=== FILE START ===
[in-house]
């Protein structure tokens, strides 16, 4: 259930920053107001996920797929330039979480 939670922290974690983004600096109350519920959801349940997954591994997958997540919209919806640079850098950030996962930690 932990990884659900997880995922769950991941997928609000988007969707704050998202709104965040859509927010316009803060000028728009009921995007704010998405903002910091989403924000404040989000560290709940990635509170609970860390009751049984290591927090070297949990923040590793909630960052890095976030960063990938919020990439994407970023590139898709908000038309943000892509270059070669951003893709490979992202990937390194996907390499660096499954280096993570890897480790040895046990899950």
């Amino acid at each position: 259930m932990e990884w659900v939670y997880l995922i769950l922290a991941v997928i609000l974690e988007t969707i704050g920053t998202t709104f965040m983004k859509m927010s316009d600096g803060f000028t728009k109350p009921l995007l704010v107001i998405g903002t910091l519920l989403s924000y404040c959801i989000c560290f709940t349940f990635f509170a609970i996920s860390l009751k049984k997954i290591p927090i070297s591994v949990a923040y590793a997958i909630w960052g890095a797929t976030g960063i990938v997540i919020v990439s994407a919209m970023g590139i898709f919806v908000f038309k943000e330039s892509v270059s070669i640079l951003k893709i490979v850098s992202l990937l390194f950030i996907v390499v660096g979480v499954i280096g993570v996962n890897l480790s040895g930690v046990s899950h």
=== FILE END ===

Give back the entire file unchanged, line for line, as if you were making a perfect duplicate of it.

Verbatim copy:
[in-house]
């Protein structure tokens, strides 16, 4: 259930920053107001996920797929330039979480 939670922290974690983004600096109350519920959801349940997954591994997958997540919209919806640079850098950030996962930690 932990990884659900997880995922769950991941997928609000988007969707704050998202709104965040859509927010316009803060000028728009009921995007704010998405903002910091989403924000404040989000560290709940990635509170609970860390009751049984290591927090070297949990923040590793909630960052890095976030960063990938919020990439994407970023590139898709908000038309943000892509270059070669951003893709490979992202990937390194996907390499660096499954280096993570890897480790040895046990899950």
């Amino acid at each position: 259930m932990e990884w659900v939670y997880l995922i769950l922290a991941v997928i609000l974690e988007t969707i704050g920053t998202t709104f965040m983004k859509m927010s316009d600096g803060f000028t728009k109350p009921l995007l704010v107001i998405g903002t910091l519920l989403s924000y404040c959801i989000c560290f709940t349940f990635f509170a609970i996920s860390l009751k049984k997954i290591p927090i070297s591994v949990a923040y590793a997958i909630w960052g890095a797929t976030g960063i990938v997540i919020v990439s994407a919209m970023g590139i898709f919806v908000f038309k943000e330039s892509v270059s070669i640079l951003k893709i490979v850098s992202l990937l390194f950030i996907v390499v660096g979480v499954i280096g993570v996962n890897l480790s040895g930690v046990s899950h």